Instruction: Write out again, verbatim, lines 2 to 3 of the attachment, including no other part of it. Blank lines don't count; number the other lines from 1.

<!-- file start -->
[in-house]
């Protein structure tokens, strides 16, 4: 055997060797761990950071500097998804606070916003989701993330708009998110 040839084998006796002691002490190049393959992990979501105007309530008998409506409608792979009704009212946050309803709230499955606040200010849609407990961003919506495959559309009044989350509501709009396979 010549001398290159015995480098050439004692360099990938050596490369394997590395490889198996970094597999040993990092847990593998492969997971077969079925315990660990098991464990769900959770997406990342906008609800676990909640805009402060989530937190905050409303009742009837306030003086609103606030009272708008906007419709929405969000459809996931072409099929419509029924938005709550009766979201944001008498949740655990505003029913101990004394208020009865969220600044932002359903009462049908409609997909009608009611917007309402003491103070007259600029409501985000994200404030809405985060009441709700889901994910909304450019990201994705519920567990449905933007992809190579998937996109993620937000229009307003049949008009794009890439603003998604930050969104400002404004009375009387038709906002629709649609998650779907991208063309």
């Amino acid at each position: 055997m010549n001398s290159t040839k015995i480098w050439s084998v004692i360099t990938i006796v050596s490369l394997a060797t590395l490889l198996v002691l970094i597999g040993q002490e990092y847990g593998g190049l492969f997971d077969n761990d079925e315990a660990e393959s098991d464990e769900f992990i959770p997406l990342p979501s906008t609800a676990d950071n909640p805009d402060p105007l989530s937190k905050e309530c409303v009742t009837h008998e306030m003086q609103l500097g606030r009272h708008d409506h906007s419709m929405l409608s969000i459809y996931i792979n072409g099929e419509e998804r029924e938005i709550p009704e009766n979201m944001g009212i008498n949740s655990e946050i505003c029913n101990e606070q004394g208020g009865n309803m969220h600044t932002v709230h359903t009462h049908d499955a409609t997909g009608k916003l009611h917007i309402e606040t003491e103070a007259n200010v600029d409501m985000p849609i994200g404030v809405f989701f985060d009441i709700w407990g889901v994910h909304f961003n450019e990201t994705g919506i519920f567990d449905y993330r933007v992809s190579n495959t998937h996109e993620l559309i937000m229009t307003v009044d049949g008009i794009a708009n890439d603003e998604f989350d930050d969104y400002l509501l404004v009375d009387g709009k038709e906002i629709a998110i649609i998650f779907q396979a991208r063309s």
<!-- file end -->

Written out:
């Protein structure tokens, strides 16, 4: 055997060797761990950071500097998804606070916003989701993330708009998110 040839084998006796002691002490190049393959992990979501105007309530008998409506409608792979009704009212946050309803709230499955606040200010849609407990961003919506495959559309009044989350509501709009396979 010549001398290159015995480098050439004692360099990938050596490369394997590395490889198996970094597999040993990092847990593998492969997971077969079925315990660990098991464990769900959770997406990342906008609800676990909640805009402060989530937190905050409303009742009837306030003086609103606030009272708008906007419709929405969000459809996931072409099929419509029924938005709550009766979201944001008498949740655990505003029913101990004394208020009865969220600044932002359903009462049908409609997909009608009611917007309402003491103070007259600029409501985000994200404030809405985060009441709700889901994910909304450019990201994705519920567990449905933007992809190579998937996109993620937000229009307003049949008009794009890439603003998604930050969104400002404004009375009387038709906002629709649609998650779907991208063309």
């Amino acid at each position: 055997m010549n001398s290159t040839k015995i480098w050439s084998v004692i360099t990938i006796v050596s490369l394997a060797t590395l490889l198996v002691l970094i597999g040993q002490e990092y847990g593998g190049l492969f997971d077969n761990d079925e315990a660990e393959s098991d464990e769900f992990i959770p997406l990342p979501s906008t609800a676990d950071n909640p805009d402060p105007l989530s937190k905050e309530c409303v009742t009837h008998e306030m003086q609103l500097g606030r009272h708008d409506h906007s419709m929405l409608s969000i459809y996931i792979n072409g099929e419509e998804r029924e938005i709550p009704e009766n979201m944001g009212i008498n949740s655990e946050i505003c029913n101990e606070q004394g208020g009865n309803m969220h600044t932002v709230h359903t009462h049908d499955a409609t997909g009608k916003l009611h917007i309402e606040t003491e103070a007259n200010v600029d409501m985000p849609i994200g404030v809405f989701f985060d009441i709700w407990g889901v994910h909304f961003n450019e990201t994705g919506i519920f567990d449905y993330r933007v992809s190579n495959t998937h996109e993620l559309i937000m229009t307003v009044d049949g008009i794009a708009n890439d603003e998604f989350d930050d969104y400002l509501l404004v009375d009387g709009k038709e906002i629709a998110i649609i998650f779907q396979a991208r063309s």